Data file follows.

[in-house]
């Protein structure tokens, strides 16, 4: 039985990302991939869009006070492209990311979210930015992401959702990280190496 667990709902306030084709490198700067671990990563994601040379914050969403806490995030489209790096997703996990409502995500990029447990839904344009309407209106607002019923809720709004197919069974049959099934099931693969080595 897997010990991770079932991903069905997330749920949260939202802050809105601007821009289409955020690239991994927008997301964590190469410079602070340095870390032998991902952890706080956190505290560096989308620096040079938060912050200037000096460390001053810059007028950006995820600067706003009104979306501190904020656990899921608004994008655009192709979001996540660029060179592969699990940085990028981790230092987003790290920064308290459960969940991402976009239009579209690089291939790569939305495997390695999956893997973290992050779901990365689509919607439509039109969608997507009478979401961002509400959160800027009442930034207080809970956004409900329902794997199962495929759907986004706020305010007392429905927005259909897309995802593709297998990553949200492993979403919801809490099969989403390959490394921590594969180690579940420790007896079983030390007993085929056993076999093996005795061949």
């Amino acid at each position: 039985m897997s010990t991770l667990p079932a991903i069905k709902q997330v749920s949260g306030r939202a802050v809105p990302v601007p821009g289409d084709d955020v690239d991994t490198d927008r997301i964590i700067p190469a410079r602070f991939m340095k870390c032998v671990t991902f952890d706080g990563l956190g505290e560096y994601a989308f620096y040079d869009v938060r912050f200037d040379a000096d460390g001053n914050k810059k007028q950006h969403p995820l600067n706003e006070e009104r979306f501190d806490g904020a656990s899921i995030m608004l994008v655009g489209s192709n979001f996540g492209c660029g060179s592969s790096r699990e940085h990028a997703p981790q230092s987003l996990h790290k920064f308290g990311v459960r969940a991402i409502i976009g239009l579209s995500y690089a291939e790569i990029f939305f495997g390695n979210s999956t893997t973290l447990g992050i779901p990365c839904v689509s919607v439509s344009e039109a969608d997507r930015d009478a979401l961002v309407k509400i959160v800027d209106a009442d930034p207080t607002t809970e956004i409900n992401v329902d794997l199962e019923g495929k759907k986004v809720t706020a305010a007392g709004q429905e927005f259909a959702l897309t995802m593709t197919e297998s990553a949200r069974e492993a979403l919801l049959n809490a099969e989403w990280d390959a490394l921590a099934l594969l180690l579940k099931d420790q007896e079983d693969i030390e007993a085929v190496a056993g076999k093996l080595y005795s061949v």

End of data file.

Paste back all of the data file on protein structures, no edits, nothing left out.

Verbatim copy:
[in-house]
């Protein structure tokens, strides 16, 4: 039985990302991939869009006070492209990311979210930015992401959702990280190496 667990709902306030084709490198700067671990990563994601040379914050969403806490995030489209790096997703996990409502995500990029447990839904344009309407209106607002019923809720709004197919069974049959099934099931693969080595 897997010990991770079932991903069905997330749920949260939202802050809105601007821009289409955020690239991994927008997301964590190469410079602070340095870390032998991902952890706080956190505290560096989308620096040079938060912050200037000096460390001053810059007028950006995820600067706003009104979306501190904020656990899921608004994008655009192709979001996540660029060179592969699990940085990028981790230092987003790290920064308290459960969940991402976009239009579209690089291939790569939305495997390695999956893997973290992050779901990365689509919607439509039109969608997507009478979401961002509400959160800027009442930034207080809970956004409900329902794997199962495929759907986004706020305010007392429905927005259909897309995802593709297998990553949200492993979403919801809490099969989403390959490394921590594969180690579940420790007896079983030390007993085929056993076999093996005795061949």
């Amino acid at each position: 039985m897997s010990t991770l667990p079932a991903i069905k709902q997330v749920s949260g306030r939202a802050v809105p990302v601007p821009g289409d084709d955020v690239d991994t490198d927008r997301i964590i700067p190469a410079r602070f991939m340095k870390c032998v671990t991902f952890d706080g990563l956190g505290e560096y994601a989308f620096y040079d869009v938060r912050f200037d040379a000096d460390g001053n914050k810059k007028q950006h969403p995820l600067n706003e006070e009104r979306f501190d806490g904020a656990s899921i995030m608004l994008v655009g489209s192709n979001f996540g492209c660029g060179s592969s790096r699990e940085h990028a997703p981790q230092s987003l996990h790290k920064f308290g990311v459960r969940a991402i409502i976009g239009l579209s995500y690089a291939e790569i990029f939305f495997g390695n979210s999956t893997t973290l447990g992050i779901p990365c839904v689509s919607v439509s344009e039109a969608d997507r930015d009478a979401l961002v309407k509400i959160v800027d209106a009442d930034p207080t607002t809970e956004i409900n992401v329902d794997l199962e019923g495929k759907k986004v809720t706020a305010a007392g709004q429905e927005f259909a959702l897309t995802m593709t197919e297998s990553a949200r069974e492993a979403l919801l049959n809490a099969e989403w990280d390959a490394l921590a099934l594969l180690l579940k099931d420790q007896e079983d693969i030390e007993a085929v190496a056993g076999k093996l080595y005795s061949v």